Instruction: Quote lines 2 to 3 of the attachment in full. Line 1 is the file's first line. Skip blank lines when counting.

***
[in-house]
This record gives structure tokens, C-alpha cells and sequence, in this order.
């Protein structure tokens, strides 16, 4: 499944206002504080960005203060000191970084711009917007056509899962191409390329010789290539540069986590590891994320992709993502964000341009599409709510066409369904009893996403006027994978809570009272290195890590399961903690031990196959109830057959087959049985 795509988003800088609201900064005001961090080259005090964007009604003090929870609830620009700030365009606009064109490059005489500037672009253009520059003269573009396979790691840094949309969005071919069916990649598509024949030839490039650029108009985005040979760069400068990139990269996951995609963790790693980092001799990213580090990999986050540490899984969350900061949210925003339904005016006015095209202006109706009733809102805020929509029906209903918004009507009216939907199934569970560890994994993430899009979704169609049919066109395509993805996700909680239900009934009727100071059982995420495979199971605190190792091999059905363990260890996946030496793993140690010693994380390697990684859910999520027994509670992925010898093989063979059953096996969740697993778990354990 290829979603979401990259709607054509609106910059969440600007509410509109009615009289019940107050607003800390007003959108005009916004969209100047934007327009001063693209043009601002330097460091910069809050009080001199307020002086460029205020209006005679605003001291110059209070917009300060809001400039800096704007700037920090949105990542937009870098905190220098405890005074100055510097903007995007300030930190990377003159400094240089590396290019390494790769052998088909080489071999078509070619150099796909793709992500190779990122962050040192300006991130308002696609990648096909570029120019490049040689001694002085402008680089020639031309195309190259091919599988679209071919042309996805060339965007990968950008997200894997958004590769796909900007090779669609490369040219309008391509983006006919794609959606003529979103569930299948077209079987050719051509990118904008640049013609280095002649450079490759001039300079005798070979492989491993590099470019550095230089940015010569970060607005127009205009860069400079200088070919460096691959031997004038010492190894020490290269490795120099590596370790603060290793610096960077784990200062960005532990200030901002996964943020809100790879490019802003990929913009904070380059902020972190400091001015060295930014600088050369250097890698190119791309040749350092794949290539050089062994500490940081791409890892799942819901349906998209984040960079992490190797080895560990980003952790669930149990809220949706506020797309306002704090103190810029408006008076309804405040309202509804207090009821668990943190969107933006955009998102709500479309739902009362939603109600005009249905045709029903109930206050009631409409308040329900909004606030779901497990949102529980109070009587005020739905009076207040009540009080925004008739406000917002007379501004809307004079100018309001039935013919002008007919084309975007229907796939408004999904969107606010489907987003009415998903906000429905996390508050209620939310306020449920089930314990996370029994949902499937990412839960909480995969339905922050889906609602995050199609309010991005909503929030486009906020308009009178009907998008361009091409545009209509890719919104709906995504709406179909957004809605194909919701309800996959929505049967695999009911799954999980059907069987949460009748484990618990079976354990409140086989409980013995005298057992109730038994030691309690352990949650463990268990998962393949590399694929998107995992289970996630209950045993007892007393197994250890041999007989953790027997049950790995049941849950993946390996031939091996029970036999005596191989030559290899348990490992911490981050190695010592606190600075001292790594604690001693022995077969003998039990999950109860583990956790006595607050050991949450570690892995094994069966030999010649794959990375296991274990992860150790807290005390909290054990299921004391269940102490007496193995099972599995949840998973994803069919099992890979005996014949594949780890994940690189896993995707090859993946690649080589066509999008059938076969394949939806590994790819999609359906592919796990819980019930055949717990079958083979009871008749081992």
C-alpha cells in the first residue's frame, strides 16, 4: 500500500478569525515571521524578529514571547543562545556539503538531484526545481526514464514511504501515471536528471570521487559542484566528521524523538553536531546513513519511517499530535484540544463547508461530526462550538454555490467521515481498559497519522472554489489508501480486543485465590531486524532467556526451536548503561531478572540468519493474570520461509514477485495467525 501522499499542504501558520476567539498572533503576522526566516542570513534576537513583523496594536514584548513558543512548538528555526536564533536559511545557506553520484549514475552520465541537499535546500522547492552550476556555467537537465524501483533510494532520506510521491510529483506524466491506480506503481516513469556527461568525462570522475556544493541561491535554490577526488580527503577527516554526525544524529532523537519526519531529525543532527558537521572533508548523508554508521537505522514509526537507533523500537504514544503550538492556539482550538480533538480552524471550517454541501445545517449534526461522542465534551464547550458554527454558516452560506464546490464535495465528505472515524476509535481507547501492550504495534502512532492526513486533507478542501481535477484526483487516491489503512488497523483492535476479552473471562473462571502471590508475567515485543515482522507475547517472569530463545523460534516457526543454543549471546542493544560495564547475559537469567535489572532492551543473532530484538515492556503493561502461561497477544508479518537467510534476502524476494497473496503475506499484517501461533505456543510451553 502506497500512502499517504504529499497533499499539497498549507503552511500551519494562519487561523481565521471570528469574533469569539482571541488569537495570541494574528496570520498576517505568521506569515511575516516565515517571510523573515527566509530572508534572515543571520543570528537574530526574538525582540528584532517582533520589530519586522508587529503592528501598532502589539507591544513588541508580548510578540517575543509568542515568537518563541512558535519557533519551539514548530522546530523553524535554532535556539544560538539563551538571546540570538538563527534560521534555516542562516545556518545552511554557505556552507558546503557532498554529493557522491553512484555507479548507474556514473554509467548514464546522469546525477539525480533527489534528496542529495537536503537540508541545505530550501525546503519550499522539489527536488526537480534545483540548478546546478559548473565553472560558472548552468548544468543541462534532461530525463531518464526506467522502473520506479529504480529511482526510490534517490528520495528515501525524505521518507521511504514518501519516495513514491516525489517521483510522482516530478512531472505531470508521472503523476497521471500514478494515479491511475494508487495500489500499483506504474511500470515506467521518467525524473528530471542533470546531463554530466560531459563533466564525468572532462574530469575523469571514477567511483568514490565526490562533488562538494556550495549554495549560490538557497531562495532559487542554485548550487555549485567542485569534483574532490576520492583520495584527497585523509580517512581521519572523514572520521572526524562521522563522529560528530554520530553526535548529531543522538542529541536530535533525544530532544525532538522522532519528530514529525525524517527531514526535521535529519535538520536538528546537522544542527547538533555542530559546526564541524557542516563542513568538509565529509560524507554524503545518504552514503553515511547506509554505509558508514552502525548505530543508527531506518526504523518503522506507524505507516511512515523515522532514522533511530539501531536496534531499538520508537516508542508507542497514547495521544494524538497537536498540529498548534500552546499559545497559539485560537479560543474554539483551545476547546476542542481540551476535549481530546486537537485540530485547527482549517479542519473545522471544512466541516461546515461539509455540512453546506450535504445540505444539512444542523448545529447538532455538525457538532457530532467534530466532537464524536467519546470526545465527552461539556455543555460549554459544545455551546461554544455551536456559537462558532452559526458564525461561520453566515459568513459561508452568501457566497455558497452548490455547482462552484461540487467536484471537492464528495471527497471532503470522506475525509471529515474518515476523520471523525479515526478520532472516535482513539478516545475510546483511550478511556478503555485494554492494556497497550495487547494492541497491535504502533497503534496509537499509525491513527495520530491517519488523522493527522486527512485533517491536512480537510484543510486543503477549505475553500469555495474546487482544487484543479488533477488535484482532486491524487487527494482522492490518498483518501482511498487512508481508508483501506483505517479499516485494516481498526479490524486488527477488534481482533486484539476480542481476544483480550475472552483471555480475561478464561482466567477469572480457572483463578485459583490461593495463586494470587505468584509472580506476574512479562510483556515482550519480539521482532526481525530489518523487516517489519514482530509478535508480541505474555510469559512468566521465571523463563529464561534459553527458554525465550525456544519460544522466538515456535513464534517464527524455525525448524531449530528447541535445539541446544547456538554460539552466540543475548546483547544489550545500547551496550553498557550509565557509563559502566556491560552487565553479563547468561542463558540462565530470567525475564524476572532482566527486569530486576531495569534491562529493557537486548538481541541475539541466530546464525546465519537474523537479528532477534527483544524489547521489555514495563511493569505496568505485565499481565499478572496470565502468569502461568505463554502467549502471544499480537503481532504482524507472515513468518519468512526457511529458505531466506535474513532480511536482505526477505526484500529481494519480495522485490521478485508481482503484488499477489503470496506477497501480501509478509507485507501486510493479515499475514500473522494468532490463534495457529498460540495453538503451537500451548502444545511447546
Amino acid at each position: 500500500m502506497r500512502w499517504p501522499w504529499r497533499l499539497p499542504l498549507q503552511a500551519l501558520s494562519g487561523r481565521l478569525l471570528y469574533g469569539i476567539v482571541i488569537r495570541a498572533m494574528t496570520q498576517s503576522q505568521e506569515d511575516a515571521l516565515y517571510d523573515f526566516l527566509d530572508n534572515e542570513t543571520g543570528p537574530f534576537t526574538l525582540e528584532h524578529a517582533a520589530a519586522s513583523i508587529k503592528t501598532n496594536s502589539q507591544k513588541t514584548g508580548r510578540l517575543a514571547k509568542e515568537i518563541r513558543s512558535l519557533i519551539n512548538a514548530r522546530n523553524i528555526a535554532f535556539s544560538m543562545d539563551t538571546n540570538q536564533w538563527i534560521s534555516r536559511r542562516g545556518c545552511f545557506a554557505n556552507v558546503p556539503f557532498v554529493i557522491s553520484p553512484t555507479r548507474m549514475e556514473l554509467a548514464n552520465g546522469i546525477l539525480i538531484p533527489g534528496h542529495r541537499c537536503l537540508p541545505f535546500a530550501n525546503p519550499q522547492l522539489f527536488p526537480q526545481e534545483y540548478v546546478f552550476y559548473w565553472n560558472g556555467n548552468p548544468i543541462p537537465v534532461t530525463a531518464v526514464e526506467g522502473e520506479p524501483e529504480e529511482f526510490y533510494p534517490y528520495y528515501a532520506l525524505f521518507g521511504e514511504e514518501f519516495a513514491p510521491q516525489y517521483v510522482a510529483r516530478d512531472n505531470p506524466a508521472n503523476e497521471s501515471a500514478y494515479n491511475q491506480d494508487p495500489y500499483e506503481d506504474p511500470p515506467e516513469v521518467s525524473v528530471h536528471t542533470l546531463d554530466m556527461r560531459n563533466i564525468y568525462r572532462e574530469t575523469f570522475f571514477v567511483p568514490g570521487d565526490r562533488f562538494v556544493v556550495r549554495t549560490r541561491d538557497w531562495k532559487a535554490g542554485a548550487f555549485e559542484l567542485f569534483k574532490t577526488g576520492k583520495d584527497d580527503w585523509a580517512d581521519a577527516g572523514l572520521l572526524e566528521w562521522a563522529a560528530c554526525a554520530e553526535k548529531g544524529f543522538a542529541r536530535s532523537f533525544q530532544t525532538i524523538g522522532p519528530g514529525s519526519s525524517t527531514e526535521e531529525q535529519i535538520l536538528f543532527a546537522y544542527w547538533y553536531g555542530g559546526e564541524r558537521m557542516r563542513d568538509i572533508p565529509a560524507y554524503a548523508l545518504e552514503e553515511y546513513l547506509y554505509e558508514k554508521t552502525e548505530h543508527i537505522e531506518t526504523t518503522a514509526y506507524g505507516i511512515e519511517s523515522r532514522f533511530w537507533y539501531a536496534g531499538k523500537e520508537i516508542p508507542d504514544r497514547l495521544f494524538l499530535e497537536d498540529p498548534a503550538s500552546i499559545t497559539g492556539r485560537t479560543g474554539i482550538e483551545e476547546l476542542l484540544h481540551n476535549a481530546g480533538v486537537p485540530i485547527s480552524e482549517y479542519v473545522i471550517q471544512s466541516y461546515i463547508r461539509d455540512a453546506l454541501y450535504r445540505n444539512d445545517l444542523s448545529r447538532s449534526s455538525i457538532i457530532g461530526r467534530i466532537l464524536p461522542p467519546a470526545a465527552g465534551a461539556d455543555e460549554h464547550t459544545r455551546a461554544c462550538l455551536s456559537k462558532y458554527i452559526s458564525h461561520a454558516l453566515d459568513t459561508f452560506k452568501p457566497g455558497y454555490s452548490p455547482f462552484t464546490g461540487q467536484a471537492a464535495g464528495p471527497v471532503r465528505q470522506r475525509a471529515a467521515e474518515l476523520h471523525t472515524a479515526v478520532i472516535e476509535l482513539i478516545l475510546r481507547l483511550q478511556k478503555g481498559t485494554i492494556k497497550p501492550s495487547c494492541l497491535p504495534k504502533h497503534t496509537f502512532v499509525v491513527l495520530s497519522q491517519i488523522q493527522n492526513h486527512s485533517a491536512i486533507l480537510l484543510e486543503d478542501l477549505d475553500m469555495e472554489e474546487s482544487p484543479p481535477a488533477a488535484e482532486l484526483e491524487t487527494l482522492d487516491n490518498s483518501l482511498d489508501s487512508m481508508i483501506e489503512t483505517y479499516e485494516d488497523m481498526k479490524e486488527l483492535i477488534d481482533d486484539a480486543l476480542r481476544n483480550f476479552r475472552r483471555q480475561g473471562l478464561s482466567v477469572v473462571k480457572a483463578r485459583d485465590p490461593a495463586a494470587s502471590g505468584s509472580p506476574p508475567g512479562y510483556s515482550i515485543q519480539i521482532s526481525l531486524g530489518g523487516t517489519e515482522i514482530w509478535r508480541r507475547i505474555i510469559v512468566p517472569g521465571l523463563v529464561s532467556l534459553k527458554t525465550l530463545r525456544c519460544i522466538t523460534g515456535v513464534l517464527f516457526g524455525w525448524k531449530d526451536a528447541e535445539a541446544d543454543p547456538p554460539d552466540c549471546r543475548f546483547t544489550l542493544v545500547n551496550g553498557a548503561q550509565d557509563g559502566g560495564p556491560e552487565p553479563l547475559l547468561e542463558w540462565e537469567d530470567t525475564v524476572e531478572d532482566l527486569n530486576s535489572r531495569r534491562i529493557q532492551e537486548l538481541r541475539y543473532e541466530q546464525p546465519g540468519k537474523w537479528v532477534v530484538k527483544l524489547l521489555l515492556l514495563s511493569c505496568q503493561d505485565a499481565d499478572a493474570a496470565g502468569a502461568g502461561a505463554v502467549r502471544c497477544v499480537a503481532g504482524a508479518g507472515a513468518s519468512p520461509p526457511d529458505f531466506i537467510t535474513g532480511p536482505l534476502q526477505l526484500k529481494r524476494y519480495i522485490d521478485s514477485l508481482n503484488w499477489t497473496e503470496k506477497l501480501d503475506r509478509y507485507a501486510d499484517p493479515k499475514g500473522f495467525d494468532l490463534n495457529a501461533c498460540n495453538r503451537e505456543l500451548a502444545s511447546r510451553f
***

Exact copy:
This record gives structure tokens, C-alpha cells and sequence, in this order.
């Protein structure tokens, strides 16, 4: 499944206002504080960005203060000191970084711009917007056509899962191409390329010789290539540069986590590891994320992709993502964000341009599409709510066409369904009893996403006027994978809570009272290195890590399961903690031990196959109830057959087959049985 795509988003800088609201900064005001961090080259005090964007009604003090929870609830620009700030365009606009064109490059005489500037672009253009520059003269573009396979790691840094949309969005071919069916990649598509024949030839490039650029108009985005040979760069400068990139990269996951995609963790790693980092001799990213580090990999986050540490899984969350900061949210925003339904005016006015095209202006109706009733809102805020929509029906209903918004009507009216939907199934569970560890994994993430899009979704169609049919066109395509993805996700909680239900009934009727100071059982995420495979199971605190190792091999059905363990260890996946030496793993140690010693994380390697990684859910999520027994509670992925010898093989063979059953096996969740697993778990354990 290829979603979401990259709607054509609106910059969440600007509410509109009615009289019940107050607003800390007003959108005009916004969209100047934007327009001063693209043009601002330097460091910069809050009080001199307020002086460029205020209006005679605003001291110059209070917009300060809001400039800096704007700037920090949105990542937009870098905190220098405890005074100055510097903007995007300030930190990377003159400094240089590396290019390494790769052998088909080489071999078509070619150099796909793709992500190779990122962050040192300006991130308002696609990648096909570029120019490049040689001694002085402008680089020639031309195309190259091919599988679209071919042309996805060339965007990968950008997200894997958004590769796909900007090779669609490369040219309008391509983006006919794609959606003529979103569930299948077209079987050719051509990118904008640049013609280095002649450079490759001039300079005798070979492989491993590099470019550095230089940015010569970060607005127009205009860069400079200088070919460096691959031997004038010492190894020490290269490795120099590596370790603060290793610096960077784990200062960005532990200030901002996964943020809100790879490019802003990929913009904070380059902020972190400091001015060295930014600088050369250097890698190119791309040749350092794949290539050089062994500490940081791409890892799942819901349906998209984040960079992490190797080895560990980003952790669930149990809220949706506020797309306002704090103190810029408006008076309804405040309202509804207090009821668990943190969107933006955009998102709500479309739902009362939603109600005009249905045709029903109930206050009631409409308040329900909004606030779901497990949102529980109070009587005020739905009076207040009540009080925004008739406000917002007379501004809307004079100018309001039935013919002008007919084309975007229907796939408004999904969107606010489907987003009415998903906000429905996390508050209620939310306020449920089930314990996370029994949902499937990412839960909480995969339905922050889906609602995050199609309010991005909503929030486009906020308009009178009907998008361009091409545009209509890719919104709906995504709406179909957004809605194909919701309800996959929505049967695999009911799954999980059907069987949460009748484990618990079976354990409140086989409980013995005298057992109730038994030691309690352990949650463990268990998962393949590399694929998107995992289970996630209950045993007892007393197994250890041999007989953790027997049950790995049941849950993946390996031939091996029970036999005596191989030559290899348990490992911490981050190695010592606190600075001292790594604690001693022995077969003998039990999950109860583990956790006595607050050991949450570690892995094994069966030999010649794959990375296991274990992860150790807290005390909290054990299921004391269940102490007496193995099972599995949840998973994803069919099992890979005996014949594949780890994940690189896993995707090859993946690649080589066509999008059938076969394949939806590994790819999609359906592919796990819980019930055949717990079958083979009871008749081992």